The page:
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Object memory in young and aged mice after sevoflurane anaesthesia

Wiklund, Andreasa b; Granon, Sylviec; Faure, Philippec; Sundman, Evaa b; Changeux, Jean-Pierred; Eriksson, Lars I.a b

Neuroreport:
doi: 10.1097/WNR.0b013e328330cd2b
Behavioral, Integrative and Clinical Neuroscience
Abstract

Learning and memory are cognitive functions commonly impaired after surgery, especially in elderly patients. Our aim was to evaluate the effect of sevoflurane anaesthesia on episodic-like memory in young and aged wild-type mice and mice with altered nicotinic cholinergic neurotransmission (β2KO). Mice learned objects before randomization to control, anaesthesia or sham groups. Anaesthesia was maintained at 2.6% sevoflurane for 2 h, starting immediately after training. Object memory testing was performed after 24 h, when one familiar object was replaced by a nonfamiliar object. While nonanaesthetized mice showed memory retention of the familiar object, anaesthetized wild-type and β2KO mice showed impaired memory. Sevoflurane anaesthesia thus causes memory impairment in mice regardless of β2 receptor-mediated nicotinic cholinergic neurotransmission.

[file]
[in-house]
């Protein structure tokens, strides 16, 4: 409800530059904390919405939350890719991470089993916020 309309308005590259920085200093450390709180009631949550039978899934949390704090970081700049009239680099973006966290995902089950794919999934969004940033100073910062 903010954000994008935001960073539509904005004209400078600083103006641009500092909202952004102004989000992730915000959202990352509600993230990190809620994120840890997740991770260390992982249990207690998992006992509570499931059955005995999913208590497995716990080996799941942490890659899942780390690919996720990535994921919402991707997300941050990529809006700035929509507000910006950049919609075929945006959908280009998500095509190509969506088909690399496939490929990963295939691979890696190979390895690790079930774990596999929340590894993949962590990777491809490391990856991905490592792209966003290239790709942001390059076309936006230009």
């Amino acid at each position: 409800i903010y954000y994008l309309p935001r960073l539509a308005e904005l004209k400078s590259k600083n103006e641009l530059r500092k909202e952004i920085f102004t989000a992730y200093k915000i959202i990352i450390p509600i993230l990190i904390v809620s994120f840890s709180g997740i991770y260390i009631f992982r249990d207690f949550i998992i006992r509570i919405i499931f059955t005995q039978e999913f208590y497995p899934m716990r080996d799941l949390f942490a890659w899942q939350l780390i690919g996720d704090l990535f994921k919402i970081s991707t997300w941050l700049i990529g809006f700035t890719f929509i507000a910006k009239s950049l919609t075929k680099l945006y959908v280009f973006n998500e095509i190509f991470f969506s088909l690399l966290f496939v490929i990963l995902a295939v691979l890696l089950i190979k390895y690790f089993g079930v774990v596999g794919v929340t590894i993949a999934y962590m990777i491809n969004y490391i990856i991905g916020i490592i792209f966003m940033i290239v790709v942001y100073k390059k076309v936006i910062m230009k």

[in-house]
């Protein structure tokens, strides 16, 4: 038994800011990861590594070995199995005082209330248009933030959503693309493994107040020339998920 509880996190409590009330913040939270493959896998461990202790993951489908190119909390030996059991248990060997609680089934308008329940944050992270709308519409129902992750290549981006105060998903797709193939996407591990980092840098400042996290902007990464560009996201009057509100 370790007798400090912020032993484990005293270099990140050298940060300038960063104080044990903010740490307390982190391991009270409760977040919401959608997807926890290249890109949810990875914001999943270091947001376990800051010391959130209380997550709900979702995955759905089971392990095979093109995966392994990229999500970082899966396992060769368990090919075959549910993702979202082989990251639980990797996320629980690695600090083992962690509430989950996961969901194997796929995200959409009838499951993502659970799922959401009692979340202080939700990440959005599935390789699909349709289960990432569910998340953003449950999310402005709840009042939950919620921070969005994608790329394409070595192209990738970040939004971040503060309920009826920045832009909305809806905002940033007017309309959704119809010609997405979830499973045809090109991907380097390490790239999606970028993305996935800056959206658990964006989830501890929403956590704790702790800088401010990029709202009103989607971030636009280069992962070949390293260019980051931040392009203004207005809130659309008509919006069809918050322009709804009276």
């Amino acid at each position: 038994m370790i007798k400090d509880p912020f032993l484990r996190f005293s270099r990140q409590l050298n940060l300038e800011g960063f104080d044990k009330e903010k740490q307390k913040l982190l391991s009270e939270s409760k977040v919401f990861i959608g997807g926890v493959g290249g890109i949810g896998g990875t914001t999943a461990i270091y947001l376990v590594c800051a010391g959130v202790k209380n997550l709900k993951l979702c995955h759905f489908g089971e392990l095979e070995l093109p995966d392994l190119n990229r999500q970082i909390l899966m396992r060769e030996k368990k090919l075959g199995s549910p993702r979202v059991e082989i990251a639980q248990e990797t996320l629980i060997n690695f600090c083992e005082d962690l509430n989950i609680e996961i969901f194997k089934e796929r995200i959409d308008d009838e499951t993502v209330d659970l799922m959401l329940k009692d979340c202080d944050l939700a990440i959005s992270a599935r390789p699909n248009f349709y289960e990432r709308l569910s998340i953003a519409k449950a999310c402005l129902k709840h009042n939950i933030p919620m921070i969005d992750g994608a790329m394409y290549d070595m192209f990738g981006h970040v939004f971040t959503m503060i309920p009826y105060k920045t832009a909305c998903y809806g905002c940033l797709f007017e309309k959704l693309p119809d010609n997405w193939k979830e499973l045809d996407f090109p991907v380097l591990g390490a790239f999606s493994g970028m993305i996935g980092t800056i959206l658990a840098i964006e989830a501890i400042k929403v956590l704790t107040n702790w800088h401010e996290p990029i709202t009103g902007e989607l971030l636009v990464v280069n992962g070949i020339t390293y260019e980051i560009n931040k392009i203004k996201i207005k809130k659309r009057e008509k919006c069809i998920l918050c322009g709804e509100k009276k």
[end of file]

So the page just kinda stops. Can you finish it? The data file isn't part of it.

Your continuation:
Author Information

aDepartment of Anaesthesiology, Surgical Services and Intensive Care Medicine, Karolinska University Hospital

bDepartment of Physiology and Pharmacology, Section for Anaesthesiology and Intensive Care Medicine, Karolinska Institutet, Stockholm, Sweden

cUnité de Neurobiologie Intégrative du Système Cholinergique

dUnité de Récepteurs et Cognition, Département de Neuroscience, Institut Pasteur, Paris, France

Correspondence to Andreas Wiklund, MD, Department of Anaesthesiology, Surgical Services and Intensive Care Medicine, Karolinska University Hospital, 171 76 Stockholm, Sweden

Tel: +46 8 51779199; fax: +46 8 5177085; e-mail: andreas.wiklund@karolinska.se

This study should be attributed to the Department of Physiology and Pharmacology, Section for Anaesthesiology and Intensive Care Medicine, Karolinska Institutet, Stockholm and to the Department of Anaesthesia, Surgical Services and Intensive Care Medicine, Karolinska University Hospital, Stockholm Sweden.

Received 8 July 2009 accepted 12 July 2009

© 2009 Lippincott Williams & Wilkins, Inc.